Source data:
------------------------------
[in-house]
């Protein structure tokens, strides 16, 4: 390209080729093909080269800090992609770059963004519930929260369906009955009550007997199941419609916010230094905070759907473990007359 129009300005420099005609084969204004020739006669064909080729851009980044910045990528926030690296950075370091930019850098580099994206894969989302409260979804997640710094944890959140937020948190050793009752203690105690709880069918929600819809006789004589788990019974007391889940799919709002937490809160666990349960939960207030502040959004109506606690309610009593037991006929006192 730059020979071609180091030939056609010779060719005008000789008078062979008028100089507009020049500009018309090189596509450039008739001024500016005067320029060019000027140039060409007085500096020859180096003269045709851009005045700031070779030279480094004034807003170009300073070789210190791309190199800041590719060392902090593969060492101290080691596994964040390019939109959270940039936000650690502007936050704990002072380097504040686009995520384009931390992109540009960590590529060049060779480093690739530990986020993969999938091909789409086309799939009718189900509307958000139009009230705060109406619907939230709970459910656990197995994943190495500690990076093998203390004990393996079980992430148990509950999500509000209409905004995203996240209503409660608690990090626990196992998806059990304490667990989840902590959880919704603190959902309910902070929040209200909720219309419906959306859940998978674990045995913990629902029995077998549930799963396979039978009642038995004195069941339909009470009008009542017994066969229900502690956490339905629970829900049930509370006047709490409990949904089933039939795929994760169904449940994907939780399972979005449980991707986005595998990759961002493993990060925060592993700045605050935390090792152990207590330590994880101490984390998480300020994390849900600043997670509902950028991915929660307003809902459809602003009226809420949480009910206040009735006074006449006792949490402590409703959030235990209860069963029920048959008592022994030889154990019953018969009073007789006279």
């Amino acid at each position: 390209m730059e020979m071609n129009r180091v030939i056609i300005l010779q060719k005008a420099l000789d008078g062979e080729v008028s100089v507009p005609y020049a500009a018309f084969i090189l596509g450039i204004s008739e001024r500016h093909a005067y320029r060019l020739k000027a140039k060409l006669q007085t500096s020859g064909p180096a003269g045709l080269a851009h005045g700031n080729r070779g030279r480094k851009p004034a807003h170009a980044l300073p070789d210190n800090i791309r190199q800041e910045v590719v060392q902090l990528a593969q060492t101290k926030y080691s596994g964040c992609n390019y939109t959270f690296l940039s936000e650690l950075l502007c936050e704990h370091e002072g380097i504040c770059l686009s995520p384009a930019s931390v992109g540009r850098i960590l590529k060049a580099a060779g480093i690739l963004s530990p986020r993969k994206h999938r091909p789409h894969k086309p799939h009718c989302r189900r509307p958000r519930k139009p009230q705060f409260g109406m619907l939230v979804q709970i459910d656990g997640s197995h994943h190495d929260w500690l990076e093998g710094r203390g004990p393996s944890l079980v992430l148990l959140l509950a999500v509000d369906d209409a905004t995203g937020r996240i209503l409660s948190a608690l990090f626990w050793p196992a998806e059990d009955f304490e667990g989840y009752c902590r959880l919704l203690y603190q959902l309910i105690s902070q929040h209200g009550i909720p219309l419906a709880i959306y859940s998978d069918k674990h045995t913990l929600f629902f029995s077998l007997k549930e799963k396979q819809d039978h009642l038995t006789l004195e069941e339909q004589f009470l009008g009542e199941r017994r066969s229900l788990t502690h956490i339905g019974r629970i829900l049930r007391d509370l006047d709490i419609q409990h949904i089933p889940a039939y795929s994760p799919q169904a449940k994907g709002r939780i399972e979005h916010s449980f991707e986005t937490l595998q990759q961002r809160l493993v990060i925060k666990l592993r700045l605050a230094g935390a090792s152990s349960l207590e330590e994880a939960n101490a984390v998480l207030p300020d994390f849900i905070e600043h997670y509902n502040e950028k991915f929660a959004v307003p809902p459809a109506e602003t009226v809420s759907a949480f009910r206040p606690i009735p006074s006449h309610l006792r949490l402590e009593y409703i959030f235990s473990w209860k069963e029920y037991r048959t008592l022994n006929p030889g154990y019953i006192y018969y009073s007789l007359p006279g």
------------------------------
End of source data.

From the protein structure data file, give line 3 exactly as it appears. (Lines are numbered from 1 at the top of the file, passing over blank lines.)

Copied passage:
């Amino acid at each position: 390209m730059e020979m071609n129009r180091v030939i056609i300005l010779q060719k005008a420099l000789d008078g062979e080729v008028s100089v507009p005609y020049a500009a018309f084969i090189l596509g450039i204004s008739e001024r500016h093909a005067y320029r060019l020739k000027a140039k060409l006669q007085t500096s020859g064909p180096a003269g045709l080269a851009h005045g700031n080729r070779g030279r480094k851009p004034a807003h170009a980044l300073p070789d210190n800090i791309r190199q800041e910045v590719v060392q902090l990528a593969q060492t101290k926030y080691s596994g964040c992609n390019y939109t959270f690296l940039s936000e650690l950075l502007c936050e704990h370091e002072g380097i504040c770059l686009s995520p384009a930019s931390v992109g540009r850098i960590l590529k060049a580099a060779g480093i690739l963004s530990p986020r993969k994206h999938r091909p789409h894969k086309p799939h009718c989302r189900r509307p958000r519930k139009p009230q705060f409260g109406m619907l939230v979804q709970i459910d656990g997640s197995h994943h190495d929260w500690l990076e093998g710094r203390g004990p393996s944890l079980v992430l148990l959140l509950a999500v509000d369906d209409a905004t995203g937020r996240i209503l409660s948190a608690l990090f626990w050793p196992a998806e059990d009955f304490e667990g989840y009752c902590r959880l919704l203690y603190q959902l309910i105690s902070q929040h209200g009550i909720p219309l419906a709880i959306y859940s998978d069918k674990h045995t913990l929600f629902f029995s077998l007997k549930e799963k396979q819809d039978h009642l038995t006789l004195e069941e339909q004589f009470l009008g009542e199941r017994r066969s229900l788990t502690h956490i339905g019974r629970i829900l049930r007391d509370l006047d709490i419609q409990h949904i089933p889940a039939y795929s994760p799919q169904a449940k994907g709002r939780i399972e979005h916010s449980f991707e986005t937490l595998q990759q961002r809160l493993v990060i925060k666990l592993r700045l605050a230094g935390a090792s152990s349960l207590e330590e994880a939960n101490a984390v998480l207030p300020d994390f849900i905070e600043h997670y509902n502040e950028k991915f929660a959004v307003p809902p459809a109506e602003t009226v809420s759907a949480f009910r206040p606690i009735p006074s006449h309610l006792r949490l402590e009593y409703i959030f235990s473990w209860k069963e029920y037991r048959t008592l022994n006929p030889g154990y019953i006192y018969y009073s007789l007359p006279g």